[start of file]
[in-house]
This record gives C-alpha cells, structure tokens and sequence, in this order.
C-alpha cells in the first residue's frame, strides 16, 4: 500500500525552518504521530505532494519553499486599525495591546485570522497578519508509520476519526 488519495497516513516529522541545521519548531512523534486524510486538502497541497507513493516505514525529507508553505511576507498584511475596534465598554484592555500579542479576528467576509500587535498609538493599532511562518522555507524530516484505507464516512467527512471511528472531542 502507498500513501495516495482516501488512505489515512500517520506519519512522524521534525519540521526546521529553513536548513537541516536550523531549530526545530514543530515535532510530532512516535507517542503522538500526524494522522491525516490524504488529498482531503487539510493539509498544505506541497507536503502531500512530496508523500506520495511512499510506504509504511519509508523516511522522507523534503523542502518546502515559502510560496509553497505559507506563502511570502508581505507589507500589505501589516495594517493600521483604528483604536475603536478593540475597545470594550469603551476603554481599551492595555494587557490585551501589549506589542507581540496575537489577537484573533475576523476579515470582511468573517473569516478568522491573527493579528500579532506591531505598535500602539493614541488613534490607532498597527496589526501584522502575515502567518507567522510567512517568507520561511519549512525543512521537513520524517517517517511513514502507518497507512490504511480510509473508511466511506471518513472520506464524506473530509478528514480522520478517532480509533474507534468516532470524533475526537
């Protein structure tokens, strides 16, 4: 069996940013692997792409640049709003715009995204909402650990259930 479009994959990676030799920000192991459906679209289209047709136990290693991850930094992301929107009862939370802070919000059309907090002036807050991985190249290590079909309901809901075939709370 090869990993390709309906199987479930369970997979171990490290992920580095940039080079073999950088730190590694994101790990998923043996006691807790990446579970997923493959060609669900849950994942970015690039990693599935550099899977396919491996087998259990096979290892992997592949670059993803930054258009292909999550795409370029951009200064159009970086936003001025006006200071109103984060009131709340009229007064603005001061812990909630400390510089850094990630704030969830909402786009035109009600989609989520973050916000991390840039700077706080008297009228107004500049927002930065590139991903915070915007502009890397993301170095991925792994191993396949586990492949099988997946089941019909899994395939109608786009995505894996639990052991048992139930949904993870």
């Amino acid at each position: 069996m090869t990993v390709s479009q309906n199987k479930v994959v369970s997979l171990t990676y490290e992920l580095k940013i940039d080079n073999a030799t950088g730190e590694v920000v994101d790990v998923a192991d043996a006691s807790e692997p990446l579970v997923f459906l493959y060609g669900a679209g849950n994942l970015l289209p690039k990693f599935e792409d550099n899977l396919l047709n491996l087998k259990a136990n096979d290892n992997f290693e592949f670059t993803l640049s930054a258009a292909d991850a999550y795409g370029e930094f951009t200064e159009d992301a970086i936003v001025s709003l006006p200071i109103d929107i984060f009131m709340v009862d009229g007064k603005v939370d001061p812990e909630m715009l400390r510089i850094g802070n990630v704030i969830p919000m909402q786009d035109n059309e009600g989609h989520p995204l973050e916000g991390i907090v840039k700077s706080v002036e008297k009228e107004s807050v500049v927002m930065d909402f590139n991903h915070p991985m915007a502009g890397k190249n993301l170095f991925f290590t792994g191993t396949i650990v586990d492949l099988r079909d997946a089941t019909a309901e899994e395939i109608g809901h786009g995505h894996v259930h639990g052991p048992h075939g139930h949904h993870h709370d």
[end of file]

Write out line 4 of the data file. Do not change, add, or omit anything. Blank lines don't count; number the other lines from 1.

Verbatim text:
């Protein structure tokens, strides 16, 4: 069996940013692997792409640049709003715009995204909402650990259930 479009994959990676030799920000192991459906679209289209047709136990290693991850930094992301929107009862939370802070919000059309907090002036807050991985190249290590079909309901809901075939709370 090869990993390709309906199987479930369970997979171990490290992920580095940039080079073999950088730190590694994101790990998923043996006691807790990446579970997923493959060609669900849950994942970015690039990693599935550099899977396919491996087998259990096979290892992997592949670059993803930054258009292909999550795409370029951009200064159009970086936003001025006006200071109103984060009131709340009229007064603005001061812990909630400390510089850094990630704030969830909402786009035109009600989609989520973050916000991390840039700077706080008297009228107004500049927002930065590139991903915070915007502009890397993301170095991925792994191993396949586990492949099988997946089941019909899994395939109608786009995505894996639990052991048992139930949904993870």